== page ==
Radio Luxembourg, a European short wave radio station playing pop music, followed the American radio tradition of product sponsorship and jingles, which explains why Friday Night was always ‘AMARMI Night’. Amarmi was the L’Oreal of the day, a hair dye you could use at home rather than use the expertise of expensive hair salons. But you could always tell a home job and it was noted with glee by some women in particular, eager to pounce and point the finger that that woman was a ‘suicide blonde’. Dyed by her own hand.

In the Internet Age we can easily makeover our identity on dating and social networking sites like facebook and perform *facebook suicide* by simply deleting or deactivating our virtual reality. It’s a modern version of walking into the sea, pile of clothes on the beach and starting again somewhere else.
Various theories abound the net as to why people do this to themselves with the most popular one being *overwhelm*. Too many friends, messages, event invites, chat buddies, pokes and promotional spam being the cliff they jumped over. Very different indeed from the *suicide scarers* who share their emotional despairing plight online and ask for help or role play assistance.

facebook-death2With security scares, hackers fears and serious stalkers most people using facebook provide fake information somewhere to protect themselves, so lying about age, birthdate or even work details are commonplace. Most of us don’t really care if someone calls themselves Tumbleweed De Bior, is 96 and has a *complicated relationship*. We would be surprised if they hadn’t.

It’s all part of the performance, the alter-ego of amusement. But god help the fake who fails to amuse, who reports what petrol station they have just visited or has 5000 friends but only 5 ever reply to posts. Unforgivable. Then you get serial relationship addicts who perform a service to us all, reminding us that posting *IN A RELATIONSHIP* two weeks after that first date is also the first step toward Codependency Anonymous. Like bystanders at the Colosseum, we watch and stare as the lion of temporary love snarls at the brave illusion of longevity. Then the inevitable happens – it ends in tears and the facebook friends/rescuers rush in with kisses on a stretcher, identifying the pain of rejection, offering hearty soundbites to cover the wounds of failure and unfairness of it all. But two weeks later, they return with another trophy in hand on FB, another victim, another David to fight the Goliath of approval addiction. Now that’s what I call real facebook suicide.

No boundaries, limited emotional intelligence, no time to waste. It’s called ‘love’. The addiction to be approved of. Codependents are inclined to be a bit all or nothing, hard on the outside, soft centred toward the rim, waiting, searching for solution but often living in the world of the *unavailable*. They can have high goals, even higher ideals and an extreme sense of perfectionism wrapped around a core of procrastination. Like Lord ‘Mandy’ Mandleson they are “Fighters not Quitters*, often *coping* with life instead of living it for higher purpose. Many people with long term illness fit this type, I certainly did, but like others, with help and experienced functional support learn to live again, despite circumstance, without blame or inner revenge of the world around them. We discovered a level of acceptance leading to spiritual growth, gratitude and self respect.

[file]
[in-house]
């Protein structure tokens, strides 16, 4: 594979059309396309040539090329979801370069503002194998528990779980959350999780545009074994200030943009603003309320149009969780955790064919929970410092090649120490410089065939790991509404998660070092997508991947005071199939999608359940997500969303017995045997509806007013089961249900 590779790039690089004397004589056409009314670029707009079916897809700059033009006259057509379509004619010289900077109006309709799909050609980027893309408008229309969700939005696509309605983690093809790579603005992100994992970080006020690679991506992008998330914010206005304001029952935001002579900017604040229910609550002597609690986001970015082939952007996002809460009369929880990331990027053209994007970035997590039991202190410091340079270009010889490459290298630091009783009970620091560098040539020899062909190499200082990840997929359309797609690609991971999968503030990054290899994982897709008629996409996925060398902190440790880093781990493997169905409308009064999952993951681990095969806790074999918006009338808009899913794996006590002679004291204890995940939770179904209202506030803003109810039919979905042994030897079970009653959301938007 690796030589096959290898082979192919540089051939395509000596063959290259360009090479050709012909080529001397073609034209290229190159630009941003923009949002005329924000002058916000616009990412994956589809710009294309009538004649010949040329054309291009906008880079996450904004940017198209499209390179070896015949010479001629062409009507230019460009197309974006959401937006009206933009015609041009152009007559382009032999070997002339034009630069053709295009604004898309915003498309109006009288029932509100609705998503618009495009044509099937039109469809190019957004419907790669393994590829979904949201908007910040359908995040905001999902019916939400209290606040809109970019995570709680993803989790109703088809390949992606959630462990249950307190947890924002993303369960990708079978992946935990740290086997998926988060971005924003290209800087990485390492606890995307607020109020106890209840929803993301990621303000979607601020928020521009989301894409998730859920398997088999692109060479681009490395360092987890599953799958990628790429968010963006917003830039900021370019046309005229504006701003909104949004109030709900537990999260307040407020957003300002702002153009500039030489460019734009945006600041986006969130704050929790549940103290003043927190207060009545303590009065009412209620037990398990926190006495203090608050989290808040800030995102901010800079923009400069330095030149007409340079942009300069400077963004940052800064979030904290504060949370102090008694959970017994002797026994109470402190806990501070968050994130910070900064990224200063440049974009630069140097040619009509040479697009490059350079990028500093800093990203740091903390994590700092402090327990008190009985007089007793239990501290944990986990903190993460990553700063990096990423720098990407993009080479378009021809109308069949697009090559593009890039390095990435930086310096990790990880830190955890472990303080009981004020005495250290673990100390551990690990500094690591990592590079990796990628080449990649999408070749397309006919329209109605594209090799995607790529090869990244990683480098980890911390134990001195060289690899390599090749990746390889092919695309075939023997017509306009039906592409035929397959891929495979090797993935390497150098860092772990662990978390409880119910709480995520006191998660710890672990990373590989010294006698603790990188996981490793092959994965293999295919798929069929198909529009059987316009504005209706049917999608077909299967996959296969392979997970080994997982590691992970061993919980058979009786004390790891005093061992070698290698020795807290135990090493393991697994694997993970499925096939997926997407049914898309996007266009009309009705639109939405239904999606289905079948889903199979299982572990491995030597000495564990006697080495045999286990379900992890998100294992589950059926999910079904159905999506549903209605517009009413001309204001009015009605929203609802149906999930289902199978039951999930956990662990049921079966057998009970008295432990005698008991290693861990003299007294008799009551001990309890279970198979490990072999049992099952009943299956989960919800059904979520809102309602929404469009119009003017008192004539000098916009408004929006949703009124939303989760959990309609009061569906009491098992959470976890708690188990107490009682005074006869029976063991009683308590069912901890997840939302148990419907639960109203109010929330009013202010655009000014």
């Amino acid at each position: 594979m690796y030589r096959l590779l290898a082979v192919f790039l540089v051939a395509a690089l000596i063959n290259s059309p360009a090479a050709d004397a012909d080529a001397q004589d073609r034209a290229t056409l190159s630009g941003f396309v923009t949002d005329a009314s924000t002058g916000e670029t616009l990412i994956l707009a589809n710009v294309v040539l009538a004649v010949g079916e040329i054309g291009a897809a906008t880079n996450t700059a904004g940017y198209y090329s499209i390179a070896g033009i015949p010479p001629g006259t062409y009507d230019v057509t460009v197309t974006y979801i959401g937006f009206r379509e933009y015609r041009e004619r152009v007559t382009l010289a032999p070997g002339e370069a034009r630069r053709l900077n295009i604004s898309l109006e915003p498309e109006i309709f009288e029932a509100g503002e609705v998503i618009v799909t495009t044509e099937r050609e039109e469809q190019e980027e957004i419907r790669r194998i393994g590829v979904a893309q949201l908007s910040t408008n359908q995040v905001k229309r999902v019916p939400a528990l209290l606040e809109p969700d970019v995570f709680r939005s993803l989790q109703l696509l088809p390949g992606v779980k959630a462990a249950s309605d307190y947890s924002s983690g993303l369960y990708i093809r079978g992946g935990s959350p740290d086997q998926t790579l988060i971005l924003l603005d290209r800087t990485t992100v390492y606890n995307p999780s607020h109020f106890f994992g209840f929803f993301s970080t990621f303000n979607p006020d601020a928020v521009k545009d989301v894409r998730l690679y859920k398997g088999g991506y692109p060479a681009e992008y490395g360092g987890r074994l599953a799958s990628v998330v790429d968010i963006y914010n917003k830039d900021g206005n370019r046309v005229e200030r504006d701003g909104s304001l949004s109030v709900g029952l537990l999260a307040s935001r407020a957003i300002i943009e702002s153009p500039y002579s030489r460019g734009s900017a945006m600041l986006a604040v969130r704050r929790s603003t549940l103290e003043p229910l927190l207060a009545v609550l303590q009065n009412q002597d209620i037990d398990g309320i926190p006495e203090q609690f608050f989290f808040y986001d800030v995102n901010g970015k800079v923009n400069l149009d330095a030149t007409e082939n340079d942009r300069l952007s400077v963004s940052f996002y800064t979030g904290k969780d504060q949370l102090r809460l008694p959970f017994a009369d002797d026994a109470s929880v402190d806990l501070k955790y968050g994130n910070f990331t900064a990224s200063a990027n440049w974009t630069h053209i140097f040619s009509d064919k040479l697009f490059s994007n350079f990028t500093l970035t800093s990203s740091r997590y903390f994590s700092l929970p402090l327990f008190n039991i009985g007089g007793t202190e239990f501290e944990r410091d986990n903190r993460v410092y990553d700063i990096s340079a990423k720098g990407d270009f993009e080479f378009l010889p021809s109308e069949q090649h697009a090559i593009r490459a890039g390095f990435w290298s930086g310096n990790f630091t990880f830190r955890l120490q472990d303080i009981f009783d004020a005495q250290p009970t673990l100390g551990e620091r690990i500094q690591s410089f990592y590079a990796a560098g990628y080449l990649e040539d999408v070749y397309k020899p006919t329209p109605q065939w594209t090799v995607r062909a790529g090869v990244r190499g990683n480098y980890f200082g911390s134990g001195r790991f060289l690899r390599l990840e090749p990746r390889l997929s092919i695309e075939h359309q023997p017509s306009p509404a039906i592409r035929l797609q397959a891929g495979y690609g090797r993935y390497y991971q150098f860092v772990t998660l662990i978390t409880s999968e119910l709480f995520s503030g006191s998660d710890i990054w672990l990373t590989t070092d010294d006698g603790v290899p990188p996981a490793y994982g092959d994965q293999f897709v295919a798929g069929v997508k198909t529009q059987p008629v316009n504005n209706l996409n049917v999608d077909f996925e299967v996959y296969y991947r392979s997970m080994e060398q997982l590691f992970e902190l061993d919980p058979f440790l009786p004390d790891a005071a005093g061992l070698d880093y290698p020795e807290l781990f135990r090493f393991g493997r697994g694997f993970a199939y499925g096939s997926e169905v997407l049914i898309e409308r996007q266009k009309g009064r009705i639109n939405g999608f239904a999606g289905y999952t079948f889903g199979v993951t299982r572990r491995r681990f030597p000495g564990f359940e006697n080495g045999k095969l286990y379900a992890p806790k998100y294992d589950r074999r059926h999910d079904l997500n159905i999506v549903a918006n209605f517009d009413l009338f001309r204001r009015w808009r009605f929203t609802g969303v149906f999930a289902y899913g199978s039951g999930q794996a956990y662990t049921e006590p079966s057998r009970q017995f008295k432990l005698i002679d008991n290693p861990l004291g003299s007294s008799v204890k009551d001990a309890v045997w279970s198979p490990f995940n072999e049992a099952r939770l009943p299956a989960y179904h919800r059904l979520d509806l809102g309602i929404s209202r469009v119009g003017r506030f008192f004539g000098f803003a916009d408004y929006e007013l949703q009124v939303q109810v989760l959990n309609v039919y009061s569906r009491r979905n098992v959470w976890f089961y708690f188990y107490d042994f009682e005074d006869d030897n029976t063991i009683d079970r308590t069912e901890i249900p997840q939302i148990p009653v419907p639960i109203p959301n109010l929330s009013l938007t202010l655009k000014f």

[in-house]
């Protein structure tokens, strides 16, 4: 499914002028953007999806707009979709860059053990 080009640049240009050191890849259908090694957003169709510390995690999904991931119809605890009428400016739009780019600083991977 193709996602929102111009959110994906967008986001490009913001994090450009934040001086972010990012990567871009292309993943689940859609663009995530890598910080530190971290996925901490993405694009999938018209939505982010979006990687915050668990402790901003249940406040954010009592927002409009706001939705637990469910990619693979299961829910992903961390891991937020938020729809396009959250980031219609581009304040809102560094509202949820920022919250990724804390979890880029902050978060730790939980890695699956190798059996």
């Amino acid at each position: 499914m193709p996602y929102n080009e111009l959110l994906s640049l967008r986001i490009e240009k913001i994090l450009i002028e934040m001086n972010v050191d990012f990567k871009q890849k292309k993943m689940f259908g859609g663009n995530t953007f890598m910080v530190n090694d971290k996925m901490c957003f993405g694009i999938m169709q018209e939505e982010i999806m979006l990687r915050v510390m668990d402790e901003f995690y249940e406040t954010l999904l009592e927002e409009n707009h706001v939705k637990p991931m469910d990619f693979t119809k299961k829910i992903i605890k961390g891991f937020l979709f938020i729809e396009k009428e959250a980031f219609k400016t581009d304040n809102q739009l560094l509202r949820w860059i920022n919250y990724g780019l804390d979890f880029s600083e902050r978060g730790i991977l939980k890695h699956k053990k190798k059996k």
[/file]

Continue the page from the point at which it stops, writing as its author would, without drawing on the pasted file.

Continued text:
Facebook-suicide.jpgWithin the urban dictionary *facebook suicide* refers to deleting and disappearing identity from cyberspace, via overwhelm, information overload, a serious stalking presence or an act of attention like a teenager sulking in his room. Until we learn to face the world on it’s terms, we will always attract rejection.
I focus on three words in my seminars : REJECTION, RIVALRY & REBIRTH. By playing with and accepting rejection as normal and healthy, we grow into adults. By releasing the need to be number one all the time, and solving sibling rivalry, the requirement for competition and winning withers. You have already WON, why the need to WIN again? . . and again?

images-3When someone wins around you – bathe in their glory, honour the aliveness not the death of losing. Jealousy can be the kiss of death. Never compare and despair. Don’t be tempted to destroy your creative outputs and your ideas – put them away – for the drawer can be pulled out another day for review and refreshment. When you take this approach to life, the law of attraction delivers peace.

Facebook suicide, or the un-intentional duvet day, procrastination and separation from human contact are all elements to watch in order to heartily belong to the world of living, not existing, coping or suicidal thinking. Deleting yourself from life, risk, rejection and experimentation is simply a slow death of spiritual energy. So take a deep breath – and savour your life adventure –

or join us for our MONTHLY BREATHE and come back into your body.

http://rebirthyourlife.me/urban-lifeclass-monthly-breathwork/